Brian is 6ft2in tall, so he needed to convert his Subaru Outback (virtually the same vehicle as a Forester) in a clever way.

He built a sleeping platform out of plywood, with the help of his dad. The bed makes the most of the space between the front seats and the back hatch, so when Brian sleeps, the front passenger seat is folded. Under the bed, there’s a cooler and all of Brian’s camping gear.

He uses the other passenger seat to sit and work, thanks to a hanging table. At the back, he fit a slide-out table, where he can cook, and a water jug. Brian uses the front passenger seat as a closet – he stores two bags with his clothes in them.

Subaru Forester Conversion Kits

Not a fan of DIY projects? You can opt for buying a conversion kit. All you need to do is wait for it to be produced and install it in your Subaru.

Sleep’In Kit by VanPackers

Photo: VanPackers

The Sleep’In Kit will transform your Forester into a very practical camper. The wooden platform bed features two openings at the rear of the vehicle. One of these has a double slide-out table on which you can cook. A bed panel can be removed and used, in conjunction with a table leg and support, as a camping table outside.

Included in the package there are also a retractable sink and a custom storage bag. However, you can complete the camper by adding a 2″ mattress, a cooler, a 2-burner camping stove, and custom-made curtains.

We love this kit and we think the price ($1,295 CAD) is also very attractive. The company is based in Canada, but will ship to the US.

Check out the VanPackers website for more details.

Subaru Forester Camper Conversion Kit by Compass Camper

Photo: Compass Camper

This conversion kit has been designed specifically for the Subaru Forester. It’s essentially a platform bed made out of aluminium and wood with two big drawers attached underneath, which slide out at the rear of the vehicle. The frame is lined with foam, so you don’t need to place a very high mattress on top of it.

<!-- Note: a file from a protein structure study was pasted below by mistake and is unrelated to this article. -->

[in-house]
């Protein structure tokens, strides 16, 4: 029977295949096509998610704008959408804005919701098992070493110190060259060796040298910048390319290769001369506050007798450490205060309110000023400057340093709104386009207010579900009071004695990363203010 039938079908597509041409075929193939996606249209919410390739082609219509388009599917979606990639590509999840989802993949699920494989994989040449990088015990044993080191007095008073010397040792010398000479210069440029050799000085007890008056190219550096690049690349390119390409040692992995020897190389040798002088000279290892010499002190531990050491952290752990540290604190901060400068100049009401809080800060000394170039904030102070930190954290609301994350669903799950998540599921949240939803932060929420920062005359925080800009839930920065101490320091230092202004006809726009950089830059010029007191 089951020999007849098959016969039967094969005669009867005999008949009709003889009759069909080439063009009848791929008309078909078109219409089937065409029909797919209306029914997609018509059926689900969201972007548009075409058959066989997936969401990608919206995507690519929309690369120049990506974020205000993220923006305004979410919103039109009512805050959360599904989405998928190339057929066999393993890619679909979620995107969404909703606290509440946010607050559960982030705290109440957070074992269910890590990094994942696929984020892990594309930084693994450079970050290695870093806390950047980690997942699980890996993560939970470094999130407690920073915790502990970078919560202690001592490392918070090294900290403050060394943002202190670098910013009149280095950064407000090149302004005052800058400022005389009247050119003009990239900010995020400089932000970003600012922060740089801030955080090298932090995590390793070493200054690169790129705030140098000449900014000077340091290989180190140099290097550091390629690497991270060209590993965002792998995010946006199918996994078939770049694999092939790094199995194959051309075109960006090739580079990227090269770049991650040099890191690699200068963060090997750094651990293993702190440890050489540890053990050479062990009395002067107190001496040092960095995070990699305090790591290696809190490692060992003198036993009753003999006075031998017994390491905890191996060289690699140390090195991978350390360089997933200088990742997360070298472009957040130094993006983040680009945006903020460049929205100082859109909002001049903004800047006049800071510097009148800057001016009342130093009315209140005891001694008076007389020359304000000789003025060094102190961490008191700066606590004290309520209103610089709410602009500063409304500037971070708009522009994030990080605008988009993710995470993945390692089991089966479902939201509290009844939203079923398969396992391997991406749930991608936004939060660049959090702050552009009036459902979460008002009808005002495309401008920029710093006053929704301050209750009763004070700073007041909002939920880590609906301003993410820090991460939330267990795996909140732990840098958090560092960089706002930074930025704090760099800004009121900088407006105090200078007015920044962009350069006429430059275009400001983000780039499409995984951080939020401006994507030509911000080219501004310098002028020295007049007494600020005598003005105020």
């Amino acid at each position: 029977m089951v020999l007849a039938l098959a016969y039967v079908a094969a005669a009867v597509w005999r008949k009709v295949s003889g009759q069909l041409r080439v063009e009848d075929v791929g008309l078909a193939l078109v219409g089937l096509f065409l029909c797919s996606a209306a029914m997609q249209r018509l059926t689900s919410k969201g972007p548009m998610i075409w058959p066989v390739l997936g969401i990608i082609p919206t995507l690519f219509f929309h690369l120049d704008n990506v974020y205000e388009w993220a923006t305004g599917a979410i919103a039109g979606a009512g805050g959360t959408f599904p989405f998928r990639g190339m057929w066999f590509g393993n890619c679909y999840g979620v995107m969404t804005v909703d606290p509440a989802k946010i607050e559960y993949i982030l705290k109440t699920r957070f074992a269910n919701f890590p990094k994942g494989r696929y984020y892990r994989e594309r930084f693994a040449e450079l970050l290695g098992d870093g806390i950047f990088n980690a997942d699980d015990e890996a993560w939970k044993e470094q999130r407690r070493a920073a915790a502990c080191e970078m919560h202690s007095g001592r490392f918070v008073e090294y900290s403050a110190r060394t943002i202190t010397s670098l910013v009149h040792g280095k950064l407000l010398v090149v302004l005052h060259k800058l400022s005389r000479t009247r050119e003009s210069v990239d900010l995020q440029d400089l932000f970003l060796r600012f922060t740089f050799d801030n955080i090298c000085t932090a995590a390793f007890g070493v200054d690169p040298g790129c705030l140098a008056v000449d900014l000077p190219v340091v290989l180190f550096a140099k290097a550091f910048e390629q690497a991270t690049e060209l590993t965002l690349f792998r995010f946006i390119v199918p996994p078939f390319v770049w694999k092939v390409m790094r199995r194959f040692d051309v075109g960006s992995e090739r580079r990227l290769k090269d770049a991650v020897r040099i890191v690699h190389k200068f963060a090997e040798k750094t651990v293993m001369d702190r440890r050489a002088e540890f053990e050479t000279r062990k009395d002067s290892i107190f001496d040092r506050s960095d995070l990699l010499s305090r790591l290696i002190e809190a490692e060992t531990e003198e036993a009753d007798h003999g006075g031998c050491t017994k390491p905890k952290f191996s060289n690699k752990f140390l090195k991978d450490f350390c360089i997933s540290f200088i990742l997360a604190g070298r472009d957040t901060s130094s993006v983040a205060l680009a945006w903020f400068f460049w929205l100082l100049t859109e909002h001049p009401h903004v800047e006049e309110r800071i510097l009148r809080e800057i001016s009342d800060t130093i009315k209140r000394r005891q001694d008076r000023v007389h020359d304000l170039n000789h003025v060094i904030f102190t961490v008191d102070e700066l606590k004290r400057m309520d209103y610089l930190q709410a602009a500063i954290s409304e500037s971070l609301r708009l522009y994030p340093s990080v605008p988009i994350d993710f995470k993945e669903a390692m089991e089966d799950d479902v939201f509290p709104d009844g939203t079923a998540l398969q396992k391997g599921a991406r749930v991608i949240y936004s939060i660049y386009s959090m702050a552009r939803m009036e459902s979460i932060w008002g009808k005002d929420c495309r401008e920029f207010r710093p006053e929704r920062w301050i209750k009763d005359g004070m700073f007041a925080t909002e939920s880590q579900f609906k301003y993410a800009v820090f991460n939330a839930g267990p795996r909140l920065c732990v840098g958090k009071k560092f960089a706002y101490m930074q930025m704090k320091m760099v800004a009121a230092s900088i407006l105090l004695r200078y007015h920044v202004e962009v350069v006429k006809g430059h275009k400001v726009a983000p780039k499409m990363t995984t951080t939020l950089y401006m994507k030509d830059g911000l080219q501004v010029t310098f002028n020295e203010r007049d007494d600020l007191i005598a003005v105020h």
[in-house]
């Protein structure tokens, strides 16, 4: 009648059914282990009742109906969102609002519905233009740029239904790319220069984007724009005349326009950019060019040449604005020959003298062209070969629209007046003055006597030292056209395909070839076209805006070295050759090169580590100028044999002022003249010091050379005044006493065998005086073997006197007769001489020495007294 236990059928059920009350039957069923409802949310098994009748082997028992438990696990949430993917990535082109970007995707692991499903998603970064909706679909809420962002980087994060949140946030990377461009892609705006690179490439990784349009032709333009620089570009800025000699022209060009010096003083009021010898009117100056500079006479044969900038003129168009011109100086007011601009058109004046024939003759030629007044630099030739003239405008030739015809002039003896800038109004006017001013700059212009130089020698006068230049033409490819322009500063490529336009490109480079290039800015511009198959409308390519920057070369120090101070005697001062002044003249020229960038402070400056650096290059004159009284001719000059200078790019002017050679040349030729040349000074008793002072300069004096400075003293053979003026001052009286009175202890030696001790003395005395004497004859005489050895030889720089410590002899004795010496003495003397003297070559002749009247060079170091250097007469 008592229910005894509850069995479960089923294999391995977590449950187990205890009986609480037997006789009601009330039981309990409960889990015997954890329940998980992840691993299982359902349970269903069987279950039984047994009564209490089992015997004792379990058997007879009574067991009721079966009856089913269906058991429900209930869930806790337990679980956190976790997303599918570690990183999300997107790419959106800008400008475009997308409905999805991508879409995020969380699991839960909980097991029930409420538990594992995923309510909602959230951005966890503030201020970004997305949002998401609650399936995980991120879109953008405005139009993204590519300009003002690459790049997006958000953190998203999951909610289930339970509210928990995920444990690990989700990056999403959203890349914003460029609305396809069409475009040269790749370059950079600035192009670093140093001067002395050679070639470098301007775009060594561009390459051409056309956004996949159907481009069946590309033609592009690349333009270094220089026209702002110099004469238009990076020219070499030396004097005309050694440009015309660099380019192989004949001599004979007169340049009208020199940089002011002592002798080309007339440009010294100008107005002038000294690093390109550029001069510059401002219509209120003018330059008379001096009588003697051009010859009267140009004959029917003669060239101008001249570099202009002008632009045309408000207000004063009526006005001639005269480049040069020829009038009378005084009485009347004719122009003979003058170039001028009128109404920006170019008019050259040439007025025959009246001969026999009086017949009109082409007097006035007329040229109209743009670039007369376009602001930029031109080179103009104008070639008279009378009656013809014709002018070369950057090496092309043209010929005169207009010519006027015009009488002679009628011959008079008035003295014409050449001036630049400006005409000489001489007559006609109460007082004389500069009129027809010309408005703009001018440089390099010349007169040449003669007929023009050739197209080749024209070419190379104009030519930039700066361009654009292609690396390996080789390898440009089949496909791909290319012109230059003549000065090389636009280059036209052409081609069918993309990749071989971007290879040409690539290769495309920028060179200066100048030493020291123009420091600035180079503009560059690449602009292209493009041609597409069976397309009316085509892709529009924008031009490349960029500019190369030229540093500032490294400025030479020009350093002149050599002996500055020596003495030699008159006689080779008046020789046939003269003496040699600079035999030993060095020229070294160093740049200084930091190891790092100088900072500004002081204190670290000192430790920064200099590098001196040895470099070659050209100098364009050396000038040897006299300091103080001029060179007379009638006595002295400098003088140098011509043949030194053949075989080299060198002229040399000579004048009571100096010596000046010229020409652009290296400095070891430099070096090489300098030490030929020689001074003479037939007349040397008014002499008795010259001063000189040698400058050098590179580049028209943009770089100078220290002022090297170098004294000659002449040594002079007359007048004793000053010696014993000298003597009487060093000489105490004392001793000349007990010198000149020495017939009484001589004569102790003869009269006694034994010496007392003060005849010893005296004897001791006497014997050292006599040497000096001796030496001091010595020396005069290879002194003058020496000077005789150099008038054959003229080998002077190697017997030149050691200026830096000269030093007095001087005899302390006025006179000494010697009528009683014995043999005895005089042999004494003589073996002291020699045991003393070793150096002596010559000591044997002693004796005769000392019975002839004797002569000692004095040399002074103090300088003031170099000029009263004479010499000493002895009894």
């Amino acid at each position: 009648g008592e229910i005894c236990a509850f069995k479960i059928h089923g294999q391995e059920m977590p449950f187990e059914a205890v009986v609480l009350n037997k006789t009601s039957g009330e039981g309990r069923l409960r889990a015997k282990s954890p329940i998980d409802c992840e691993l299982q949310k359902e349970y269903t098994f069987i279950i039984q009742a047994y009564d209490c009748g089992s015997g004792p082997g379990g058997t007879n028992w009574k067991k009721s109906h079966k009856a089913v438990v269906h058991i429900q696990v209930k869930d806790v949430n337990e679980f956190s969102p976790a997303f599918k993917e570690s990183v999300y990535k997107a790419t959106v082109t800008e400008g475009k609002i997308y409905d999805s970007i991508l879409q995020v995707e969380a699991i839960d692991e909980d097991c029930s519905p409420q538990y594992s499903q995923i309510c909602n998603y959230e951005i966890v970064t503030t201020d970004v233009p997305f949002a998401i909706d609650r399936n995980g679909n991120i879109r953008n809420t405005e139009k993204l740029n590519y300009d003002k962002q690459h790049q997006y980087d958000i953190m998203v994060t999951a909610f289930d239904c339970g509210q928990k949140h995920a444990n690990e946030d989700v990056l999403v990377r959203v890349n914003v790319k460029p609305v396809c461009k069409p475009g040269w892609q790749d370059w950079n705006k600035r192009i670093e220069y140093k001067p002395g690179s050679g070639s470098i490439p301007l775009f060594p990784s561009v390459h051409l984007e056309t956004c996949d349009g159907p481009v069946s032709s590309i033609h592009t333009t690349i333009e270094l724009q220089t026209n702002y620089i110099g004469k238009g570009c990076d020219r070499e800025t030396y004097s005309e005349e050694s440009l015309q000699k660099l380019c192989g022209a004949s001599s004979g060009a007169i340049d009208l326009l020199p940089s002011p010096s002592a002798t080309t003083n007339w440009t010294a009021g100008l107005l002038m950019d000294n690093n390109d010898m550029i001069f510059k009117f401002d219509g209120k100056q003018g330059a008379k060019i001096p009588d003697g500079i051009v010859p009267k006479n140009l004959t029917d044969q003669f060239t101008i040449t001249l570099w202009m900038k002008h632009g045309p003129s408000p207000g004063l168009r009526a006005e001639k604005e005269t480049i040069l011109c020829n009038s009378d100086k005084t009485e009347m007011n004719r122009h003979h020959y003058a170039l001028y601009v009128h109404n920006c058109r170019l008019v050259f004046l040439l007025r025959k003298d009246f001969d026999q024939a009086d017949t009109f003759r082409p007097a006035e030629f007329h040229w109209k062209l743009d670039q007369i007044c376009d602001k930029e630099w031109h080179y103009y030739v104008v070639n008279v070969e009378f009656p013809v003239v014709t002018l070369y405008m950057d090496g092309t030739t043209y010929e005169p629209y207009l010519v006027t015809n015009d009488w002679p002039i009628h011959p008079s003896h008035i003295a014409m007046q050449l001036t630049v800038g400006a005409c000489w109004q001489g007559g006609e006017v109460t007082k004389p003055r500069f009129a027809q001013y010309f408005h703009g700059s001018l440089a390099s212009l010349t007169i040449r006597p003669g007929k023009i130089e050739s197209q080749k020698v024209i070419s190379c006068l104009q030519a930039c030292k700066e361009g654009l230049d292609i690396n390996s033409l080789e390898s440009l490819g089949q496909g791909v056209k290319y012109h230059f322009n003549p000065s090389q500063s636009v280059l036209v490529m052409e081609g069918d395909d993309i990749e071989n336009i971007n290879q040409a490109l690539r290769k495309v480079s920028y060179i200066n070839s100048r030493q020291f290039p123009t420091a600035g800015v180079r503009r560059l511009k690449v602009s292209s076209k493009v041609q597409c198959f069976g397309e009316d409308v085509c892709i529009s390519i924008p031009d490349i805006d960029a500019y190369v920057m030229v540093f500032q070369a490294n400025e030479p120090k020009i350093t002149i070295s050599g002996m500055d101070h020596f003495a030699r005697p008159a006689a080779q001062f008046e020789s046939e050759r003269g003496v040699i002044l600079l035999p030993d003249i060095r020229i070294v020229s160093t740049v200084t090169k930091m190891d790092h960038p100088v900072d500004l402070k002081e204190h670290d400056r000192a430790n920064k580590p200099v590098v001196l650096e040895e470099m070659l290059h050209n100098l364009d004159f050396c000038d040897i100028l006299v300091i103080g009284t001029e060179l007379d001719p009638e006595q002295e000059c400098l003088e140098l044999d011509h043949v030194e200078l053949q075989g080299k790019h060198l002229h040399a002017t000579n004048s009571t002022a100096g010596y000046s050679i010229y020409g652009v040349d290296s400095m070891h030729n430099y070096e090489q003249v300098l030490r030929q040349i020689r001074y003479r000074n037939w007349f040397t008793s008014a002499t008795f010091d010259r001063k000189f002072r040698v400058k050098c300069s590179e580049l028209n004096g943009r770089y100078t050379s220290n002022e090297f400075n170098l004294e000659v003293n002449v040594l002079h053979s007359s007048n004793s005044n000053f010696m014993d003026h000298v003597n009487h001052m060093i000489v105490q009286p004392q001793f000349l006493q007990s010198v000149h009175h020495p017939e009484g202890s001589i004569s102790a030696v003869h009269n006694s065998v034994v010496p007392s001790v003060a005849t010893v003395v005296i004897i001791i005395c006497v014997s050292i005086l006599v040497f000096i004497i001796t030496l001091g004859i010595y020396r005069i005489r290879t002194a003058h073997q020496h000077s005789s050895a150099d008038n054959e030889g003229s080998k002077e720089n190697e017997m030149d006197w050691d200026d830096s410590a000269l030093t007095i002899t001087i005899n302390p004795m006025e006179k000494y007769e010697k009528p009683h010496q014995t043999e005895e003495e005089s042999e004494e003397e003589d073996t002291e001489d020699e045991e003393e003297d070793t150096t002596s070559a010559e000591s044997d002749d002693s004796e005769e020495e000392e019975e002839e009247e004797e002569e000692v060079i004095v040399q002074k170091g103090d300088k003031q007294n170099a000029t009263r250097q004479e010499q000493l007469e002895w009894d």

The best bit? You don’t need to permanently install the camper in your SUV; it simply fixes in place via the SUV’s D-rings.

The kit fits all Forester models produced between 2008 and 2022. You can buy add a slide-out table, a split bed extension, and mosaic drawer faces.

Find out more on the SimplerWays website.

Bounty Hunter Compact by Freeways Camper Kit

Photo: Freeway Camper Kit

The Bounty Hunter Compact is a low-profile camper kit, which you can fix on top of the folded-down passenger seats of your Forester. It features a flip-out platform bed with storage underneath and a slide-out table at the back. On the table, you can cook and wash up in the fitted collapsible sink. It’s a minimalistic kit, which is extremely practical.

You can buy it with raw or tinted wood finish and add extras, such as a foldable mattress and cover.

You can read more about this kit on the Freeway Camper Kit website.

Camping Kit For SUV by RoadLoft

Photo: Roadloft

The RoadLoft conversion kit is made to fit a number of SUVs, among which are Subaru Forester models from 2018 onwards. It’s similar to other campers; however, the drawer at the back of it has enough space for a cooler. Under the cooler, there is a slide-out retractable sink, which opens towards the centre of the vehicle. The bed frame is made out of four ventilated panels, which can be lifted to reveal the storage underneath.